Volume 94, Issue 19


EDITORIAL

Editorial Board 2000-2001

Haskett should keep politics out of the pews

Editorial cartoon

Haskett should keep politics out of the pews



The ways of God, it is sometimes said, are mysterious and inscrutable. The ways of London Mayor Dianne Haskett, it must be said, are sometimes similarly impenetrable.

On Friday night, Haskett stood up before an assembled PromiseKeeping multitude of over 3000 at Western's Thompson Arena and delivered a speech in which she voiced her support for the conservative Christian men's group The PromiseKeepers.

Why, the distinterested political observer might ask, would a municipal politician go out of her way to align herself with a group that has caused so much consternation and controversy in the community that she is charged to govern?

One need not be gifted with Machiavellian political shrewdness to know that, when neutrality can be maitained on a divisive issue, it should be. So why didn't Haskett just leave well enough alone and abstain from mounting a soapbox in front of the PromiseKeepers?

This is not to say that, as mayor, Haskett must suppress any and all of her personal beliefs or that she is not free to practise the religion of her choice.

However, all holders of public office should try their best to keep their religious inclinations as far removed from their political life as possible. Admittedly, keeping the public and the private completely separated is not easy and, no matter how hard anyone tries, their private convictions will almost inevitably seep into their public decisions.

But Haskett needs to try harder.

By speaking at the PromiseKeepers rally, she offered an explicit endorsement of the group and the principles on which they stand. Those principles, of course, are anathema to many Londoners, as was seen at the Saturday afternoon informational picket on the corner of Sarnia Road and Western Road.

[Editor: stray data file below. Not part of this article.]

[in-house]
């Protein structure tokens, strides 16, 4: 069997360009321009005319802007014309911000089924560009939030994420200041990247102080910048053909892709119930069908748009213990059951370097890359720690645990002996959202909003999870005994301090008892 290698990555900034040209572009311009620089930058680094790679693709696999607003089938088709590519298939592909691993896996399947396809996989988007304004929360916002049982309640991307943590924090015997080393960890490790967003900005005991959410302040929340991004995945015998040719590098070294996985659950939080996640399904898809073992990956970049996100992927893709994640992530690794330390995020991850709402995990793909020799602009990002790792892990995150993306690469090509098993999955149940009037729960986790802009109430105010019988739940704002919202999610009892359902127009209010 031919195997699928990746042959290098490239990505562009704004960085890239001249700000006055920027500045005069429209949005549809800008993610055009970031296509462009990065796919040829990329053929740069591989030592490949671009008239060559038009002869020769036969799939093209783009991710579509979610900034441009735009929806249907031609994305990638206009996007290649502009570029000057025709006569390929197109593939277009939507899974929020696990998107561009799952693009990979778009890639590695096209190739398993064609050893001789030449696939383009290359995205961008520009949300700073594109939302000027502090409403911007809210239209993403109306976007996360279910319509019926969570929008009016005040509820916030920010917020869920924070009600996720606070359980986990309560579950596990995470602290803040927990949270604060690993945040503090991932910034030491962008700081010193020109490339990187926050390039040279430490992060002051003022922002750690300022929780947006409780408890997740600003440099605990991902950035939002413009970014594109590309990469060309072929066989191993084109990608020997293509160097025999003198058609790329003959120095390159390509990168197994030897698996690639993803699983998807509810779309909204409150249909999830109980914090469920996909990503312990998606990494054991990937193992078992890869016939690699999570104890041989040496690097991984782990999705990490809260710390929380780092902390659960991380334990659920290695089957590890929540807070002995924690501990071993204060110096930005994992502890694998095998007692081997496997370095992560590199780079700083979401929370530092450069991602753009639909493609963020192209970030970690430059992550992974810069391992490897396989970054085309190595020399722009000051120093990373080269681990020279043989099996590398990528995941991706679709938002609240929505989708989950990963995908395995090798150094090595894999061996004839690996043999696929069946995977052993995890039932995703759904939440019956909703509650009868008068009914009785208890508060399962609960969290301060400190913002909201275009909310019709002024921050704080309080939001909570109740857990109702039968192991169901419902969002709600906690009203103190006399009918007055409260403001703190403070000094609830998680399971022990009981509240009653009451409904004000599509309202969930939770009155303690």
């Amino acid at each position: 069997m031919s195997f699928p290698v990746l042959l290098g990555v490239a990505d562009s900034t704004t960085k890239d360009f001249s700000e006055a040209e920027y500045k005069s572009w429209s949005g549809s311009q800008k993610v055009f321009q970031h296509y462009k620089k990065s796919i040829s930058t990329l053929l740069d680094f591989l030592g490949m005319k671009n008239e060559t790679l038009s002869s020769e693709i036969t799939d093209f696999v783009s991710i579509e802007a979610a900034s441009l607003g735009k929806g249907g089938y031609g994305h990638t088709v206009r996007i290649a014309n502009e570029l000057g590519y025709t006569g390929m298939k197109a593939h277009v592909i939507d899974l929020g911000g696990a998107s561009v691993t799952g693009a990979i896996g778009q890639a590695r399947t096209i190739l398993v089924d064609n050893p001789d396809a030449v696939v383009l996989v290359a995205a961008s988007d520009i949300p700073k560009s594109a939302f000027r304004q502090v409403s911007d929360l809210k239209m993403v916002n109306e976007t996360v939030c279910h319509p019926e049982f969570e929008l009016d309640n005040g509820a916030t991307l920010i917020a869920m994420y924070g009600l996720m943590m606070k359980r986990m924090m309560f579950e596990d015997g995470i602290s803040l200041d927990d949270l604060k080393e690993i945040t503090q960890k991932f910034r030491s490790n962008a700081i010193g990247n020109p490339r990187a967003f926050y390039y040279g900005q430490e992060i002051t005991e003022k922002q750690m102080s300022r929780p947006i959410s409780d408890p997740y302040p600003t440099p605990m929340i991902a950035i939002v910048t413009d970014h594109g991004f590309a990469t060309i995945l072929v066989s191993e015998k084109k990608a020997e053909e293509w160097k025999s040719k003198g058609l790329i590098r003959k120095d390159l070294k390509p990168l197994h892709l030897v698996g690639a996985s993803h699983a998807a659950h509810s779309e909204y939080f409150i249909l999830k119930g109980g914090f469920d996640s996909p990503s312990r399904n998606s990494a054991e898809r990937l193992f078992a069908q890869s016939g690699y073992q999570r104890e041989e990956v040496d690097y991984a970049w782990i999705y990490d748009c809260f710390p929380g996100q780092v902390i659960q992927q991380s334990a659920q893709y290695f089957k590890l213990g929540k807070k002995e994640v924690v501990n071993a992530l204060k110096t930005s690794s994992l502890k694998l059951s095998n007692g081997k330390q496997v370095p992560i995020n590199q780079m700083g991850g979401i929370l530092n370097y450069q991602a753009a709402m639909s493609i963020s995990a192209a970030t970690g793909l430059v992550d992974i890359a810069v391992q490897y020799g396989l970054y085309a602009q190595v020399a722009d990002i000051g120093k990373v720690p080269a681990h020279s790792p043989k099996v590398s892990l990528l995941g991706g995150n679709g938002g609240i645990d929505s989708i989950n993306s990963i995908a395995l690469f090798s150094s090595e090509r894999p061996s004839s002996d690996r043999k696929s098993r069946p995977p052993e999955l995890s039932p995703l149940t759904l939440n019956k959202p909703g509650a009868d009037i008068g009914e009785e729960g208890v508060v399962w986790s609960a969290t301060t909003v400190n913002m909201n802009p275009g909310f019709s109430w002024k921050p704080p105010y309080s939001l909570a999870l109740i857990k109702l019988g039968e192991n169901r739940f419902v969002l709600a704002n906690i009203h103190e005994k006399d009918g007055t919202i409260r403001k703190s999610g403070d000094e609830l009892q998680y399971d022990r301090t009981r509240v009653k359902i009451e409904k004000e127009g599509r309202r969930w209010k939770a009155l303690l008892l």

The mayor prefaced her speech by asserting that she was not speaking as a public servant, but as a devoted servant of God. Nonetheless, she spoke at length during her address of the experiences she has had in public office and how her faith has helped her cope with the rigors of mayoral life. For a speaker trying to downplay her political position, her frequent references to city hall activities were ill-advised.

Could the mayor not have simply attended the conference as a delegate and offered her support to members in a more subtle way?

Of course she could have. But instead she chose to yell out loud and clear to the London media and the London community that she believes in what the PromiseKeepers teach.

The result? Those in London who opposed the coming of the Christian men's group will doubtlessly feel further alienated from a mayor whom they probably already criticize as ultra-conservative.

The mayor, it seems, works in mysterious ways.






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